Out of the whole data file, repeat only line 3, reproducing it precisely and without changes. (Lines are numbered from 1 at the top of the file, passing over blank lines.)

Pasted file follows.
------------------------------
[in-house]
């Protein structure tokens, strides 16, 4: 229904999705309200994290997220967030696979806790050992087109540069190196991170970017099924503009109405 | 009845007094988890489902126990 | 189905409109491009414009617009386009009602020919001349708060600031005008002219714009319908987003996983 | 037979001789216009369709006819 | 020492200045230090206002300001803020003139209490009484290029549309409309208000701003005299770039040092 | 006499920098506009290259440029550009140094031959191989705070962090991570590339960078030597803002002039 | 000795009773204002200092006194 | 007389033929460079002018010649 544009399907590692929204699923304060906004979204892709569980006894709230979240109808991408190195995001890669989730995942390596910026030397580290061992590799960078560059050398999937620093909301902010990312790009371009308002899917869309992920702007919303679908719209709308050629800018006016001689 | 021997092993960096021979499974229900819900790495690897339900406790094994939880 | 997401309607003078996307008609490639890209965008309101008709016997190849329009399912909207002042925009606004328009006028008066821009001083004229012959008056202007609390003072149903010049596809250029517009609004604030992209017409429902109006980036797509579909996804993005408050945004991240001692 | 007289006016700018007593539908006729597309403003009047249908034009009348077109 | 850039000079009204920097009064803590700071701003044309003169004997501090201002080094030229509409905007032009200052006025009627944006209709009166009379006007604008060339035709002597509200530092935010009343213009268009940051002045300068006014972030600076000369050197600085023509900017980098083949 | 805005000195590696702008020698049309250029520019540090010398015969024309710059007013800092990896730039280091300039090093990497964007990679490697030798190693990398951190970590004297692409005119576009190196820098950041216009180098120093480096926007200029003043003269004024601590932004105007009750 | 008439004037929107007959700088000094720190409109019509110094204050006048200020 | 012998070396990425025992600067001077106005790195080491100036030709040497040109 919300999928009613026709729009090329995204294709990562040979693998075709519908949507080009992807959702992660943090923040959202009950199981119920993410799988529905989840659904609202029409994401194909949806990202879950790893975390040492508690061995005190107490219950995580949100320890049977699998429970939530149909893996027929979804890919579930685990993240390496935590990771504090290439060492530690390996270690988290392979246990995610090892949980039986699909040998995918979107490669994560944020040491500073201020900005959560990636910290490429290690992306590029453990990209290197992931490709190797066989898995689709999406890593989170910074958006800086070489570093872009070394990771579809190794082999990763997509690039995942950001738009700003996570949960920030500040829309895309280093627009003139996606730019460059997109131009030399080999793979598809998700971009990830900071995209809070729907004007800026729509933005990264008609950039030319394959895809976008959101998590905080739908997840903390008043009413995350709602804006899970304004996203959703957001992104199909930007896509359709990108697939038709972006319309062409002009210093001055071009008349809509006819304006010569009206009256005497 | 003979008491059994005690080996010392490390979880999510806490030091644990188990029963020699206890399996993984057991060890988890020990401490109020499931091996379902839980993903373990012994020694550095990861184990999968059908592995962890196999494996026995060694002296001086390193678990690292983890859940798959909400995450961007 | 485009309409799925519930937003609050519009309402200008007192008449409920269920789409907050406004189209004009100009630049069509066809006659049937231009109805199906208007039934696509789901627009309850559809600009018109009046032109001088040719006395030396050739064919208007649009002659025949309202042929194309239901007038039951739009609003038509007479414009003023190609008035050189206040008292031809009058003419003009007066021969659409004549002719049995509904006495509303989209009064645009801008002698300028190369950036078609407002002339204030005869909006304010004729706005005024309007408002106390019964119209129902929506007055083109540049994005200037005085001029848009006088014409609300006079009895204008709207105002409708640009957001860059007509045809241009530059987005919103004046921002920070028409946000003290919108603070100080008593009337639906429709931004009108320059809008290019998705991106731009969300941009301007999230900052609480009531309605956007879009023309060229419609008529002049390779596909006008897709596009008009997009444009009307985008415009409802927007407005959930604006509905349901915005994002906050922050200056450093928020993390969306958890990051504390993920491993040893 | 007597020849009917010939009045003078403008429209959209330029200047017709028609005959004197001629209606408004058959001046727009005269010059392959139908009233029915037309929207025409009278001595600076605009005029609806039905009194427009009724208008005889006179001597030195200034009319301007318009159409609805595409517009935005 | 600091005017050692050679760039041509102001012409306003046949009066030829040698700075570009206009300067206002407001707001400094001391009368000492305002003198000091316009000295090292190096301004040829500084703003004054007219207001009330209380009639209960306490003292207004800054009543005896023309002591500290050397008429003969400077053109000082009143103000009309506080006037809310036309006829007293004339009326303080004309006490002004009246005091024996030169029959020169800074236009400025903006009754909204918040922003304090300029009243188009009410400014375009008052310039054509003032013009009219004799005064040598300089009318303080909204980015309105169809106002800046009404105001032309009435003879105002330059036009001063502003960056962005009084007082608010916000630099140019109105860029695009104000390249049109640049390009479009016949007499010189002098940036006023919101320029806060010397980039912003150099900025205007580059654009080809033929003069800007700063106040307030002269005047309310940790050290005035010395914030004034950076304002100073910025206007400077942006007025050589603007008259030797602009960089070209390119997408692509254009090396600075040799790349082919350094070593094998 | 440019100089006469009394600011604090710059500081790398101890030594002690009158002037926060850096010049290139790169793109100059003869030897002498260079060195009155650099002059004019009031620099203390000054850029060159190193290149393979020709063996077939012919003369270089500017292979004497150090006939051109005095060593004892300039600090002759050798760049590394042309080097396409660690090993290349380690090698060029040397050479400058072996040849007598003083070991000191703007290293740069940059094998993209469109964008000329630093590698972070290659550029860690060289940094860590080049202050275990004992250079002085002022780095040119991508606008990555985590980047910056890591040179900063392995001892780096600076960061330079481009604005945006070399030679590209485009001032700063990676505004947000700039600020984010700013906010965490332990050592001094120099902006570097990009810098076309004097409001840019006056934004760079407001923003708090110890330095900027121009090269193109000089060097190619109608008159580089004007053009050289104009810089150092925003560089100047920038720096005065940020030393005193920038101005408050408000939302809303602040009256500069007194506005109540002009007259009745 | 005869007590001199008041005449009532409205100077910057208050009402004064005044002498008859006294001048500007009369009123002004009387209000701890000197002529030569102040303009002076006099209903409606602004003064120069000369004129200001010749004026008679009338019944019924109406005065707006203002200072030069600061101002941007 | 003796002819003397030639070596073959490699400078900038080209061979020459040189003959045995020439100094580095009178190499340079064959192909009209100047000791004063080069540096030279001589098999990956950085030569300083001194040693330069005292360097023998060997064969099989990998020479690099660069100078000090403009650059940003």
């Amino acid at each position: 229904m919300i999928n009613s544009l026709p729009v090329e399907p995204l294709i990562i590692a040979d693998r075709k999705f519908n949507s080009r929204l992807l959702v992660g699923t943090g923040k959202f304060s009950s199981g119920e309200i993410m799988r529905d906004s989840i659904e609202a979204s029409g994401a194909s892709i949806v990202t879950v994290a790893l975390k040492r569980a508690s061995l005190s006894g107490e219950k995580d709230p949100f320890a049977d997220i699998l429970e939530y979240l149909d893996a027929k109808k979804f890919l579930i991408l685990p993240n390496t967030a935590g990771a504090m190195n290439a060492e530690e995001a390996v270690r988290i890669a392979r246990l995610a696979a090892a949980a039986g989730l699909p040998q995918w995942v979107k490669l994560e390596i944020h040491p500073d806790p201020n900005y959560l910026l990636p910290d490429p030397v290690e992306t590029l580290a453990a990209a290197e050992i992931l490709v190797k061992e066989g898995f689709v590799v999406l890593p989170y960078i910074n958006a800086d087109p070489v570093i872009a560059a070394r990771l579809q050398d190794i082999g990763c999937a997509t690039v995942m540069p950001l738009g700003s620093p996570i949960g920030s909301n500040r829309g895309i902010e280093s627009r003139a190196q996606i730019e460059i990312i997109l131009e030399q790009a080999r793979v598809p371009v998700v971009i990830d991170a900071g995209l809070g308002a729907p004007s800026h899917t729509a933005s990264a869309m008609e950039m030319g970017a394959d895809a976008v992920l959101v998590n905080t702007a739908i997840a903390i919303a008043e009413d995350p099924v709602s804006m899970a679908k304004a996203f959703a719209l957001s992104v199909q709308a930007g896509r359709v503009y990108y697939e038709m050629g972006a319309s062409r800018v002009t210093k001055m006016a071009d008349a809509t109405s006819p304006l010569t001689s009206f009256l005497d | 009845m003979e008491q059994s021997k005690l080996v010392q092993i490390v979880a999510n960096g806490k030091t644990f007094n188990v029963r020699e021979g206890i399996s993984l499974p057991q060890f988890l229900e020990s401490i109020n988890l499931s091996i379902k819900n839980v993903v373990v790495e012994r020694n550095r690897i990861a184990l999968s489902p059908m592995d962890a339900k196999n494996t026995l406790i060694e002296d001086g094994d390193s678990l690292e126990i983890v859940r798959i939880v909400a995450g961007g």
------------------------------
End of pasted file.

């Amino acid at each position: 229904m919300i999928n009613s544009l026709p729009v090329e399907p995204l294709i990562i590692a040979d693998r075709k999705f519908n949507s080009r929204l992807l959702v992660g699923t943090g923040k959202f304060s009950s199981g119920e309200i993410m799988r529905d906004s989840i659904e609202a979204s029409g994401a194909s892709i949806v990202t879950v994290a790893l975390k040492r569980a508690s061995l005190s006894g107490e219950k995580d709230p949100f320890a049977d997220i699998l429970e939530y979240l149909d893996a027929k109808k979804f890919l579930i991408l685990p993240n390496t967030a935590g990771a504090m190195n290439a060492e530690e995001a390996v270690r988290i890669a392979r246990l995610a696979a090892a949980a039986g989730l699909p040998q995918w995942v979107k490669l994560e390596i944020h040491p500073d806790p201020n900005y959560l910026l990636p910290d490429p030397v290690e992306t590029l580290a453990a990209a290197e050992i992931l490709v190797k061992e066989g898995f689709v590799v999406l890593p989170y960078i910074n958006a800086d087109p070489v570093i872009a560059a070394r990771l579809q050398d190794i082999g990763c999937a997509t690039v995942m540069p950001l738009g700003s620093p996570i949960g920030s909301n500040r829309g895309i902010e280093s627009r003139a190196q996606i730019e460059i990312i997109l131009e030399q790009a080999r793979v598809p371009v998700v971009i990830d991170a900071g995209l809070g308002a729907p004007s800026h899917t729509a933005s990264a869309m008609e950039m030319g970017a394959d895809a976008v992920l959101v998590n905080t702007a739908i997840a903390i919303a008043e009413d995350p099924v709602s804006m899970a679908k304004a996203f959703a719209l957001s992104v199909q709308a930007g896509r359709v503009y990108y697939e038709m050629g972006a319309s062409r800018v002009t210093k001055m006016a071009d008349a809509t109405s006819p304006l010569t001689s009206f009256l005497d | 009845m003979e008491q059994s021997k005690l080996v010392q092993i490390v979880a999510n960096g806490k030091t644990f007094n188990v029963r020699e021979g206890i399996s993984l499974p057991q060890f988890l229900e020990s401490i109020n988890l499931s091996i379902k819900n839980v993903v373990v790495e012994r020694n550095r690897i990861a184990l999968s489902p059908m592995d962890a339900k196999n494996t026995l406790i060694e002296d001086g094994d390193s678990l690292e126990i983890v859940r798959i939880v909400a995450g961007g």